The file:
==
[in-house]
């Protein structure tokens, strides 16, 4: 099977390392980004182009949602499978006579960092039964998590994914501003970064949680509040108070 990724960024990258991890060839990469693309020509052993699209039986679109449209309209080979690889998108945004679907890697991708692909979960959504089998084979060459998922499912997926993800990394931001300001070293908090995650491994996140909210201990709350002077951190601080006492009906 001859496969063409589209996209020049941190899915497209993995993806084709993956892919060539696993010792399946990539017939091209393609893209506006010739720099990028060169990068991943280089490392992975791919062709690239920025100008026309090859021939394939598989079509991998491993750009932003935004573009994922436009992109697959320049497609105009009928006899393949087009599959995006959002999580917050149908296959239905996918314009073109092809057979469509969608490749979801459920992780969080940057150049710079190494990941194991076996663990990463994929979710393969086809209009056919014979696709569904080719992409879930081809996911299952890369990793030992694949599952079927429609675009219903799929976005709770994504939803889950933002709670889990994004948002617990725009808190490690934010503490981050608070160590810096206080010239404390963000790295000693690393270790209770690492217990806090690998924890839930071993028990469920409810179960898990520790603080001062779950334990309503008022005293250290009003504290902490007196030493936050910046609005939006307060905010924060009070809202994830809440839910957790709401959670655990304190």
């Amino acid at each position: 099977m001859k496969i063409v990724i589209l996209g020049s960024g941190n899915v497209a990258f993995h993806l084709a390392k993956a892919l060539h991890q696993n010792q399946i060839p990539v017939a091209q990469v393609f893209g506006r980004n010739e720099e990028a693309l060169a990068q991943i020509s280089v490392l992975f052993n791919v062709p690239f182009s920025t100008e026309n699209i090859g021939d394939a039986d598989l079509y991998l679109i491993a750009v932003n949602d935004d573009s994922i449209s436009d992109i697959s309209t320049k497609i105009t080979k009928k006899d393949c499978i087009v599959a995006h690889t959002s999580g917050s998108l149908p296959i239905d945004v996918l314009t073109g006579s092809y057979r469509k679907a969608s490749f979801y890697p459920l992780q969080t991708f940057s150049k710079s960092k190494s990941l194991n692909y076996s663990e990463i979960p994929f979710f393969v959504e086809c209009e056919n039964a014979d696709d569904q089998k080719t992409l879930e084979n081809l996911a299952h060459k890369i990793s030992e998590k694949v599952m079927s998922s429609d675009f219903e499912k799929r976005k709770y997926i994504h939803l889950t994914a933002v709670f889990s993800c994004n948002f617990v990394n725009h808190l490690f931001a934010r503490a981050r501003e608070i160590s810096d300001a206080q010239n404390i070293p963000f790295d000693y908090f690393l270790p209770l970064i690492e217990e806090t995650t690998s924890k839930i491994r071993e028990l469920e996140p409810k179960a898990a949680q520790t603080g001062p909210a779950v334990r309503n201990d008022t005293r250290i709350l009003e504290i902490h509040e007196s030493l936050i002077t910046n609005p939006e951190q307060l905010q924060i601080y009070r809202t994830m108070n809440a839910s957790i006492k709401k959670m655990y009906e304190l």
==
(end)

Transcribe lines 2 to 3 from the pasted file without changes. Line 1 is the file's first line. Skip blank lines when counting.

């Protein structure tokens, strides 16, 4: 099977390392980004182009949602499978006579960092039964998590994914501003970064949680509040108070 990724960024990258991890060839990469693309020509052993699209039986679109449209309209080979690889998108945004679907890697991708692909979960959504089998084979060459998922499912997926993800990394931001300001070293908090995650491994996140909210201990709350002077951190601080006492009906 001859496969063409589209996209020049941190899915497209993995993806084709993956892919060539696993010792399946990539017939091209393609893209506006010739720099990028060169990068991943280089490392992975791919062709690239920025100008026309090859021939394939598989079509991998491993750009932003935004573009994922436009992109697959320049497609105009009928006899393949087009599959995006959002999580917050149908296959239905996918314009073109092809057979469509969608490749979801459920992780969080940057150049710079190494990941194991076996663990990463994929979710393969086809209009056919014979696709569904080719992409879930081809996911299952890369990793030992694949599952079927429609675009219903799929976005709770994504939803889950933002709670889990994004948002617990725009808190490690934010503490981050608070160590810096206080010239404390963000790295000693690393270790209770690492217990806090690998924890839930071993028990469920409810179960898990520790603080001062779950334990309503008022005293250290009003504290902490007196030493936050910046609005939006307060905010924060009070809202994830809440839910957790709401959670655990304190």
């Amino acid at each position: 099977m001859k496969i063409v990724i589209l996209g020049s960024g941190n899915v497209a990258f993995h993806l084709a390392k993956a892919l060539h991890q696993n010792q399946i060839p990539v017939a091209q990469v393609f893209g506006r980004n010739e720099e990028a693309l060169a990068q991943i020509s280089v490392l992975f052993n791919v062709p690239f182009s920025t100008e026309n699209i090859g021939d394939a039986d598989l079509y991998l679109i491993a750009v932003n949602d935004d573009s994922i449209s436009d992109i697959s309209t320049k497609i105009t080979k009928k006899d393949c499978i087009v599959a995006h690889t959002s999580g917050s998108l149908p296959i239905d945004v996918l314009t073109g006579s092809y057979r469509k679907a969608s490749f979801y890697p459920l992780q969080t991708f940057s150049k710079s960092k190494s990941l194991n692909y076996s663990e990463i979960p994929f979710f393969v959504e086809c209009e056919n039964a014979d696709d569904q089998k080719t992409l879930e084979n081809l996911a299952h060459k890369i990793s030992e998590k694949v599952m079927s998922s429609d675009f219903e499912k799929r976005k709770y997926i994504h939803l889950t994914a933002v709670f889990s993800c994004n948002f617990v990394n725009h808190l490690f931001a934010r503490a981050r501003e608070i160590s810096d300001a206080q010239n404390i070293p963000f790295d000693y908090f690393l270790p209770l970064i690492e217990e806090t995650t690998s924890k839930i491994r071993e028990l469920e996140p409810k179960a898990a949680q520790t603080g001062p909210a779950v334990r309503n201990d008022t005293r250290i709350l009003e504290i902490h509040e007196s030493l936050i002077t910046n609005p939006e951190q307060l905010q924060i601080y009070r809202t994830m108070n809440a839910s957790i006492k709401k959670m655990y009906e304190l």